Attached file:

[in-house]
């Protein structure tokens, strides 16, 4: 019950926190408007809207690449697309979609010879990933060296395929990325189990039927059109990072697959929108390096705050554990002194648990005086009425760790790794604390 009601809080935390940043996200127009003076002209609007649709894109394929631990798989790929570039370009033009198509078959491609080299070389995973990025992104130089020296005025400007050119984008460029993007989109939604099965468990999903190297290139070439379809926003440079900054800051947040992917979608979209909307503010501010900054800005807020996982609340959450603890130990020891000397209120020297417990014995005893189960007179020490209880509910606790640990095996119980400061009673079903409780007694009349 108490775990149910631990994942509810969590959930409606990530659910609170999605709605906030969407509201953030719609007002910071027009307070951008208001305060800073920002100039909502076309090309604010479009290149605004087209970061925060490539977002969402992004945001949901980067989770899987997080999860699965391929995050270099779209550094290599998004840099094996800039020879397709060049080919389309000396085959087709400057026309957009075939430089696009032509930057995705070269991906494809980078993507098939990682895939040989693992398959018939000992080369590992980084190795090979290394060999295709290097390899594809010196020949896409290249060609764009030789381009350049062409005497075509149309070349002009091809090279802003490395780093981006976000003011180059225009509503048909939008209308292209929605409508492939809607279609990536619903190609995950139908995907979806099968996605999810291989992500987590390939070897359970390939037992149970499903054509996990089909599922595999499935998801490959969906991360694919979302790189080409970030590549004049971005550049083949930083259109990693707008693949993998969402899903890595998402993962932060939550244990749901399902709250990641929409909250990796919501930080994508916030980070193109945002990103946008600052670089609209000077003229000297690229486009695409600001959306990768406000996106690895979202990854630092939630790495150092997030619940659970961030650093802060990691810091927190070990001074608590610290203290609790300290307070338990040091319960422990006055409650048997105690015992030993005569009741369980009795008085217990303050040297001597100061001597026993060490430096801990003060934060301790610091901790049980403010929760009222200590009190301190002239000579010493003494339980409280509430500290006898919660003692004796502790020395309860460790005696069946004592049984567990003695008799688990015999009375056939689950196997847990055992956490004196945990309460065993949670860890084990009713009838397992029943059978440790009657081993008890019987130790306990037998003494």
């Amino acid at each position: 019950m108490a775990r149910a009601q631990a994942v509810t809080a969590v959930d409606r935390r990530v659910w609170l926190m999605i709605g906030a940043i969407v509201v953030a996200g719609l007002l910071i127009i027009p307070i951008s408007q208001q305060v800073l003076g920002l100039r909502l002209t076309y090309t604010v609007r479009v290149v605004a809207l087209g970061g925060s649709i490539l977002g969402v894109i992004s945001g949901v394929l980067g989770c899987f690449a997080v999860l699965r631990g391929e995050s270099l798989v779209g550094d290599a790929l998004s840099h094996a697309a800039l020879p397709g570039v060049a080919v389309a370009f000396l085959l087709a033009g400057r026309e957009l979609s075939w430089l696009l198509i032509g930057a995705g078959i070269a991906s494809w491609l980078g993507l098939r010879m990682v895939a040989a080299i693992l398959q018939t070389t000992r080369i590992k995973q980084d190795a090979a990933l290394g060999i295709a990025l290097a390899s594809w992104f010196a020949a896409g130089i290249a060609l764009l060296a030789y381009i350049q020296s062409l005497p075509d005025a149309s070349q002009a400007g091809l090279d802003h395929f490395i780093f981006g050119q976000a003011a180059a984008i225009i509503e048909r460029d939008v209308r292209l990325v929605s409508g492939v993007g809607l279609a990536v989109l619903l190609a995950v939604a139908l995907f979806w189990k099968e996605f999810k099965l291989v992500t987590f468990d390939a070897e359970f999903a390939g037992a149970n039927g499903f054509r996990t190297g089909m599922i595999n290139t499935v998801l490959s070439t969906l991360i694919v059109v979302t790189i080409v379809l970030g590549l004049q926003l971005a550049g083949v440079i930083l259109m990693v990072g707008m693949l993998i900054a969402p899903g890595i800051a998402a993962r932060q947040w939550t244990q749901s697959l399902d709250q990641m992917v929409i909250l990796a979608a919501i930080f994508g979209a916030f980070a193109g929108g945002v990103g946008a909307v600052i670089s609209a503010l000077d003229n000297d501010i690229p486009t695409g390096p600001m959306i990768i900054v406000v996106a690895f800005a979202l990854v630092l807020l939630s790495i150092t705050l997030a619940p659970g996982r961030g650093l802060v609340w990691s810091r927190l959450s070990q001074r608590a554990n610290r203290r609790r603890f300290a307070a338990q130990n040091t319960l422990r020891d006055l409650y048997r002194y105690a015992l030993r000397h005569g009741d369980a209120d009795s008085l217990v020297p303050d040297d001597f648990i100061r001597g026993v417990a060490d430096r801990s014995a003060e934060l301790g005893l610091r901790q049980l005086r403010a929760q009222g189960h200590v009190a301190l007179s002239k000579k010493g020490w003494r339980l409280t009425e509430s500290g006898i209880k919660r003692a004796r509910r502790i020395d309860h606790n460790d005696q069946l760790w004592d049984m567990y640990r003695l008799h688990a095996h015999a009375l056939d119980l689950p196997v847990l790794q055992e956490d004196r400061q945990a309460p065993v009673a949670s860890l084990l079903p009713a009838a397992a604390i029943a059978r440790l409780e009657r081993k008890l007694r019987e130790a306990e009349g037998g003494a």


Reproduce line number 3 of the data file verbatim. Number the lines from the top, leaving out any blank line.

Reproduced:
């Amino acid at each position: 019950m108490a775990r149910a009601q631990a994942v509810t809080a969590v959930d409606r935390r990530v659910w609170l926190m999605i709605g906030a940043i969407v509201v953030a996200g719609l007002l910071i127009i027009p307070i951008s408007q208001q305060v800073l003076g920002l100039r909502l002209t076309y090309t604010v609007r479009v290149v605004a809207l087209g970061g925060s649709i490539l977002g969402v894109i992004s945001g949901v394929l980067g989770c899987f690449a997080v999860l699965r631990g391929e995050s270099l798989v779209g550094d290599a790929l998004s840099h094996a697309a800039l020879p397709g570039v060049a080919v389309a370009f000396l085959l087709a033009g400057r026309e957009l979609s075939w430089l696009l198509i032509g930057a995705g078959i070269a991906s494809w491609l980078g993507l098939r010879m990682v895939a040989a080299i693992l398959q018939t070389t000992r080369i590992k995973q980084d190795a090979a990933l290394g060999i295709a990025l290097a390899s594809w992104f010196a020949a896409g130089i290249a060609l764009l060296a030789y381009i350049q020296s062409l005497p075509d005025a149309s070349q002009a400007g091809l090279d802003h395929f490395i780093f981006g050119q976000a003011a180059a984008i225009i509503e048909r460029d939008v209308r292209l990325v929605s409508g492939v993007g809607l279609a990536v989109l619903l190609a995950v939604a139908l995907f979806w189990k099968e996605f999810k099965l291989v992500t987590f468990d390939a070897e359970f999903a390939g037992a149970n039927g499903f054509r996990t190297g089909m599922i595999n290139t499935v998801l490959s070439t969906l991360i694919v059109v979302t790189i080409v379809l970030g590549l004049q926003l971005a550049g083949v440079i930083l259109m990693v990072g707008m693949l993998i900054a969402p899903g890595i800051a998402a993962r932060q947040w939550t244990q749901s697959l399902d709250q990641m992917v929409i909250l990796a979608a919501i930080f994508g979209a916030f980070a193109g929108g945002v990103g946008a909307v600052i670089s609209a503010l000077d003229n000297d501010i690229p486009t695409g390096p600001m959306i990768i900054v406000v996106a690895f800005a979202l990854v630092l807020l939630s790495i150092t705050l997030a619940p659970g996982r961030g650093l802060v609340w990691s810091r927190l959450s070990q001074r608590a554990n610290r203290r609790r603890f300290a307070a338990q130990n040091t319960l422990r020891d006055l409650y048997r002194y105690a015992l030993r000397h005569g009741d369980a209120d009795s008085l217990v020297p303050d040297d001597f648990i100061r001597g026993v417990a060490d430096r801990s014995a003060e934060l301790g005893l610091r901790q049980l005086r403010a929760q009222g189960h200590v009190a301190l007179s002239k000579k010493g020490w003494r339980l409280t009425e509430s500290g006898i209880k919660r003692a004796r509910r502790i020395d309860h606790n460790d005696q069946l760790w004592d049984m567990y640990r003695l008799h688990a095996h015999a009375l056939d119980l689950p196997v847990l790794q055992e956490d004196r400061q945990a309460p065993v009673a949670s860890l084990l079903p009713a009838a397992a604390i029943a059978r440790l409780e009657r081993k008890l007694r019987e130790a306990e009349g037998g003494a």